The language we use affects the way we think about stuttering and about our self-worth. We create a destructive cycle since and the way we think about stuttering further affects the language that we use to describe it.

Louise Hay writes: “Remember, you have been criticizing yourself for years and it hasn’t worked. Try approving of yourself and see what happens.” Interesting, right? But it’s tricky, since our negative judgement of our stuttering comes from a deeply rooted belief that stuttering is something wrong, something abnormal that is often compared to “normal” speech.

However, is that belief correct? In the context of Byron Katie’s “The Work”, can we examine if that belief is true?

So, perhaps one of the first steps in building resilience can be examining the language we use, observing how we feel when we use negative language, and learning to change the words we use. We can change the way we think and speak about stuttering. A superb resource is Stuttertalk.com, who’s byline is “Changing how you think about stuttering.”

The Power of the Written Word

Another thing that Dr Sheehan wrote in “Message to a Stutterer” is that (effective) clinical treatment will not be available to most of us, and therefore “Whatever you do you’ll have to do pretty much on your own with those ideas and sources you can use.”

In my “Journey with Words,” reading and learning about stuttering has been key to me being able to build some resilience, and to bounce back from complete and utter despair. It is helpful to read certain self-help books, too, specifically those that help us understand our fears, shame, and uncertainty. My suggested list of books appears at the end of this paper.

Do our Words Need to be Fluent?

Dr Joseph Sheen, in Message to a Stutterer, wrote the following:

Here are two principles which you can use to your advantage, once you understand them: they are 

(1) your stuttering doesn’t hurt you; 

(2) your fluency doesn’t do you any good. 

There’s nothing to be ashamed of when you stutter and there’s nothing to be proud of when you are fluent. 

Numerous famous (and infamous) people speak fluently, and yet they often do immeasurable damage to society. Just pick from a number of dictators, despots and corrupt politicians, and think for a moment on whether their fluency actually brings benefit or harm to society.

I am fortunate to know many people who stutter who are excellent communicators. The problem is not stuttering; rather, the problem is our judgement of the way people speak, and our inability to listen patiently while someone else speaks. The problem is our judgment of ourselves and our thinking that the way we speak is important to the message we want to convey. No, it’s actually not.

You are not Alone

It is extremely difficult to manage adversity when we feel alone. Self-help and support groups for people who stutter exist in many countries. Support group meetings are (as of 2020) increasingly held online, enabling more people to join. Knowing that we are not alone, and being able to discuss stuttering with other people who stutter, is another crucial element of building resilience. When I have a tough day with stuttering, I know that I can reach out to others and get empathy and support. This enables me to bounce back, to carry on trying to live the life that I want for myself, irrespective of my stuttering.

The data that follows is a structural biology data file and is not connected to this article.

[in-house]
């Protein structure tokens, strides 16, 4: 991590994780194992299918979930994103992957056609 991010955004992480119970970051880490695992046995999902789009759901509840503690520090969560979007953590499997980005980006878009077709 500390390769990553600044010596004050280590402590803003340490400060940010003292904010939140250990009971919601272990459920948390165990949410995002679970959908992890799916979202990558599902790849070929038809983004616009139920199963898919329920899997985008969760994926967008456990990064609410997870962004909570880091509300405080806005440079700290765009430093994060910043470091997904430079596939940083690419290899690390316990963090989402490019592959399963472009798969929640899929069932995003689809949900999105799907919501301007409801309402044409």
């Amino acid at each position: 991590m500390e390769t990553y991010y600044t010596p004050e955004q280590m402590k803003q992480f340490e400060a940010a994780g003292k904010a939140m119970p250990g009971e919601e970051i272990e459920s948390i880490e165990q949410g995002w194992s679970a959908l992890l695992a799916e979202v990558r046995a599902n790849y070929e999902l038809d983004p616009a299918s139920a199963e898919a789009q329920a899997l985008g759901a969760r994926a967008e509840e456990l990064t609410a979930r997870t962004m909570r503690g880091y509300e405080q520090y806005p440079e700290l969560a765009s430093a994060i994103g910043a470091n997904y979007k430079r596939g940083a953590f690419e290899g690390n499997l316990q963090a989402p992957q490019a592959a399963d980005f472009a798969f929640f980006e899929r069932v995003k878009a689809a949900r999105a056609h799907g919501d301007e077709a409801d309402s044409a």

Advocating for Ourselves

In a world where the stigma of stuttering remains prominent, and where our vision of “A World that Understands Stuttering” has not yet been realized, we need to advocate for ourselves. We have a responsibility to ourselves to not give in to the dictates of society, to not accept the opinions of others that we are less capable than them. 

The Stuttering Foundation recently created a public service ad with the message that “There is nothing a child who stutters cannot do!” We can adopt this powerful message for ourselves.

It is necessary for us to be able to explain about stuttering to others. They don’t understand about stuttering; they are often fed from the myths and stigma about stuttering, and so it is our responsibility to explain. It is our responsibility to take charge of the discussion about our stuttering.

A good example of this is the job interview scenario. As candidates for a job going through an interview, we have a responsibility to ourselves to be open and unapologetic about our stuttering, to explain about stuttering, and to explain how our stuttering will not prevent us from doing the job.

If we do not advocate for ourselves, we allow the “other” to determine the narrative about our stuttering and about our capabilities.

Changing the Way we Think About Stuttering

It is not about “overcoming” stuttering. Rather, it is about overcoming the perceived necessity to not stutter. Overcoming stuttering is about overcoming the self-imposed limitations that we place on ourselves, and overcoming the self-limiting self-talk that we engage in. It is not about fluency; it is not about stopping to stutter.

Start with “It’s ok to stutter.” Continue with changing the way we think so that we can see that stuttering is “a difference, not a defect.” These are key examples of the power of words. As long we think of our stuttering as a defect, it will limit us. When we are able to see it as a difference, we start to attain freedom from those self-limiting thoughts and beliefs. We build resilience to the myths about stuttering, and to the dictates of a world that does not (yet) understand stuttering.